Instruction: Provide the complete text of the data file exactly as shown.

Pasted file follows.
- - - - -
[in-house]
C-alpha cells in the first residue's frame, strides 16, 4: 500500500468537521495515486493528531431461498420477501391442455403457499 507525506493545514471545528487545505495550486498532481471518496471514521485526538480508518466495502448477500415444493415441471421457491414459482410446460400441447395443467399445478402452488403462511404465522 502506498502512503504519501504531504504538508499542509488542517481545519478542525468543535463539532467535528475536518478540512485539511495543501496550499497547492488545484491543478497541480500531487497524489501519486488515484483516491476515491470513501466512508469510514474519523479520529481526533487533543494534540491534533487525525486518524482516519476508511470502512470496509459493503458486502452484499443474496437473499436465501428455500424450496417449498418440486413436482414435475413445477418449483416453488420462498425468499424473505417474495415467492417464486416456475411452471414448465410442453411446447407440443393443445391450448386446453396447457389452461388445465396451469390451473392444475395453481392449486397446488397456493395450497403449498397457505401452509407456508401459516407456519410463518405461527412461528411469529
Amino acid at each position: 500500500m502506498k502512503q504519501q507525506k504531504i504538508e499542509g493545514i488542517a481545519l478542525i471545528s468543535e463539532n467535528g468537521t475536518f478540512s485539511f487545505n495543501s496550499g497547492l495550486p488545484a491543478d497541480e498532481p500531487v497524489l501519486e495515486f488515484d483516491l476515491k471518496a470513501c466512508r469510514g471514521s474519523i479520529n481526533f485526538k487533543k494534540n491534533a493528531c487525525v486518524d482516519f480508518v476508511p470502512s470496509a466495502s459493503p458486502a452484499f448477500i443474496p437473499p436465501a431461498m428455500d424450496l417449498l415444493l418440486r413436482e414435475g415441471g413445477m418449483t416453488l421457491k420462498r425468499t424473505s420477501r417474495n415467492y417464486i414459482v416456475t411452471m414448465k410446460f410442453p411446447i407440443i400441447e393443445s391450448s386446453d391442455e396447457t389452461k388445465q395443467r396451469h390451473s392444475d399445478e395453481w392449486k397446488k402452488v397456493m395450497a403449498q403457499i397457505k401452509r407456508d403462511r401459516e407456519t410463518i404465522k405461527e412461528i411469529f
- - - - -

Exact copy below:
[in-house]
C-alpha cells in the first residue's frame, strides 16, 4: 500500500468537521495515486493528531431461498420477501391442455403457499 507525506493545514471545528487545505495550486498532481471518496471514521485526538480508518466495502448477500415444493415441471421457491414459482410446460400441447395443467399445478402452488403462511404465522 502506498502512503504519501504531504504538508499542509488542517481545519478542525468543535463539532467535528475536518478540512485539511495543501496550499497547492488545484491543478497541480500531487497524489501519486488515484483516491476515491470513501466512508469510514474519523479520529481526533487533543494534540491534533487525525486518524482516519476508511470502512470496509459493503458486502452484499443474496437473499436465501428455500424450496417449498418440486413436482414435475413445477418449483416453488420462498425468499424473505417474495415467492417464486416456475411452471414448465410442453411446447407440443393443445391450448386446453396447457389452461388445465396451469390451473392444475395453481392449486397446488397456493395450497403449498397457505401452509407456508401459516407456519410463518405461527412461528411469529
Amino acid at each position: 500500500m502506498k502512503q504519501q507525506k504531504i504538508e499542509g493545514i488542517a481545519l478542525i471545528s468543535e463539532n467535528g468537521t475536518f478540512s485539511f487545505n495543501s496550499g497547492l495550486p488545484a491543478d497541480e498532481p500531487v497524489l501519486e495515486f488515484d483516491l476515491k471518496a470513501c466512508r469510514g471514521s474519523i479520529n481526533f485526538k487533543k494534540n491534533a493528531c487525525v486518524d482516519f480508518v476508511p470502512s470496509a466495502s459493503p458486502a452484499f448477500i443474496p437473499p436465501a431461498m428455500d424450496l417449498l415444493l418440486r413436482e414435475g415441471g413445477m418449483t416453488l421457491k420462498r425468499t424473505s420477501r417474495n415467492y417464486i414459482v416456475t411452471m414448465k410446460f410442453p411446447i407440443i400441447e393443445s391450448s386446453d391442455e396447457t389452461k388445465q395443467r396451469h390451473s392444475d399445478e395453481w392449486k397446488k402452488v397456493m395450497a403449498q403457499i397457505k401452509r407456508d403462511r401459516e407456519t410463518i404465522k405461527e412461528i411469529f